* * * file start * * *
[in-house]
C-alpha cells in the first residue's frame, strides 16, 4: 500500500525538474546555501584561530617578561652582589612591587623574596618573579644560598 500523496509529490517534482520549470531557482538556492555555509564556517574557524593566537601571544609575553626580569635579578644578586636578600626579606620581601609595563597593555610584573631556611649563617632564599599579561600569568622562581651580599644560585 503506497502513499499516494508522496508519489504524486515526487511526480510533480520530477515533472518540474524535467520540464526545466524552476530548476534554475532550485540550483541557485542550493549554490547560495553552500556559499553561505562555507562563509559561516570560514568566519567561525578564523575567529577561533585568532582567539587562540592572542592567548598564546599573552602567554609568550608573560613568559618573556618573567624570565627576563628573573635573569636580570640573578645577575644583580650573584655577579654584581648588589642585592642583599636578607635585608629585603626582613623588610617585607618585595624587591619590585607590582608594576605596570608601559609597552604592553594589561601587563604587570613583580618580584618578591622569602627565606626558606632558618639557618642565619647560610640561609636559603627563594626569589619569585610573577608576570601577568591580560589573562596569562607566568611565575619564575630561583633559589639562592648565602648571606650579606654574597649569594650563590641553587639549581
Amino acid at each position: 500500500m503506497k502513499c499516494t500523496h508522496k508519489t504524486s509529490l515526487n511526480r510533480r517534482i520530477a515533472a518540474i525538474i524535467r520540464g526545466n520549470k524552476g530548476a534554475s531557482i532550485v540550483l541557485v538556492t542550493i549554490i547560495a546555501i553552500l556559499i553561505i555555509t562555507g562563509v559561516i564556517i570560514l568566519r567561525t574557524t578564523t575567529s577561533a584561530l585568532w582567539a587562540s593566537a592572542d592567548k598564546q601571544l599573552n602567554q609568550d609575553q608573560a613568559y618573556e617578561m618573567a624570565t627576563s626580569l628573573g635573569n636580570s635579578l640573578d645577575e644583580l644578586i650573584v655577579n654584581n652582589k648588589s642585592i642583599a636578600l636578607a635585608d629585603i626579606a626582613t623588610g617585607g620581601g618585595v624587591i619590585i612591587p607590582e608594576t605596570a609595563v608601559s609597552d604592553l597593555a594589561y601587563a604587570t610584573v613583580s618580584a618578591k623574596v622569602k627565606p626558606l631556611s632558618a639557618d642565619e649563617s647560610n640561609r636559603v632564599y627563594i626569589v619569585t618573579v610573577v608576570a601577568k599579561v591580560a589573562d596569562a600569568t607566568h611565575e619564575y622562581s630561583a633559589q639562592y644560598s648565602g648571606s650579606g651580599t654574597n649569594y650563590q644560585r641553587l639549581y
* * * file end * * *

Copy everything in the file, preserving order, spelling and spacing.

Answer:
[in-house]
C-alpha cells in the first residue's frame, strides 16, 4: 500500500525538474546555501584561530617578561652582589612591587623574596618573579644560598 500523496509529490517534482520549470531557482538556492555555509564556517574557524593566537601571544609575553626580569635579578644578586636578600626579606620581601609595563597593555610584573631556611649563617632564599599579561600569568622562581651580599644560585 503506497502513499499516494508522496508519489504524486515526487511526480510533480520530477515533472518540474524535467520540464526545466524552476530548476534554475532550485540550483541557485542550493549554490547560495553552500556559499553561505562555507562563509559561516570560514568566519567561525578564523575567529577561533585568532582567539587562540592572542592567548598564546599573552602567554609568550608573560613568559618573556618573567624570565627576563628573573635573569636580570640573578645577575644583580650573584655577579654584581648588589642585592642583599636578607635585608629585603626582613623588610617585607618585595624587591619590585607590582608594576605596570608601559609597552604592553594589561601587563604587570613583580618580584618578591622569602627565606626558606632558618639557618642565619647560610640561609636559603627563594626569589619569585610573577608576570601577568591580560589573562596569562607566568611565575619564575630561583633559589639562592648565602648571606650579606654574597649569594650563590641553587639549581
Amino acid at each position: 500500500m503506497k502513499c499516494t500523496h508522496k508519489t504524486s509529490l515526487n511526480r510533480r517534482i520530477a515533472a518540474i525538474i524535467r520540464g526545466n520549470k524552476g530548476a534554475s531557482i532550485v540550483l541557485v538556492t542550493i549554490i547560495a546555501i553552500l556559499i553561505i555555509t562555507g562563509v559561516i564556517i570560514l568566519r567561525t574557524t578564523t575567529s577561533a584561530l585568532w582567539a587562540s593566537a592572542d592567548k598564546q601571544l599573552n602567554q609568550d609575553q608573560a613568559y618573556e617578561m618573567a624570565t627576563s626580569l628573573g635573569n636580570s635579578l640573578d645577575e644583580l644578586i650573584v655577579n654584581n652582589k648588589s642585592i642583599a636578600l636578607a635585608d629585603i626579606a626582613t623588610g617585607g620581601g618585595v624587591i619590585i612591587p607590582e608594576t605596570a609595563v608601559s609597552d604592553l597593555a594589561y601587563a604587570t610584573v613583580s618580584a618578591k623574596v622569602k627565606p626558606l631556611s632558618a639557618d642565619e649563617s647560610n640561609r636559603v632564599y627563594i626569589v619569585t618573579v610573577v608576570a601577568k599579561v591580560a589573562d596569562a600569568t607566568h611565575e619564575y622562581s630561583a633559589q639562592y644560598s648565602g648571606s650579606g651580599t654574597n649569594y650563590q644560585r641553587l639549581y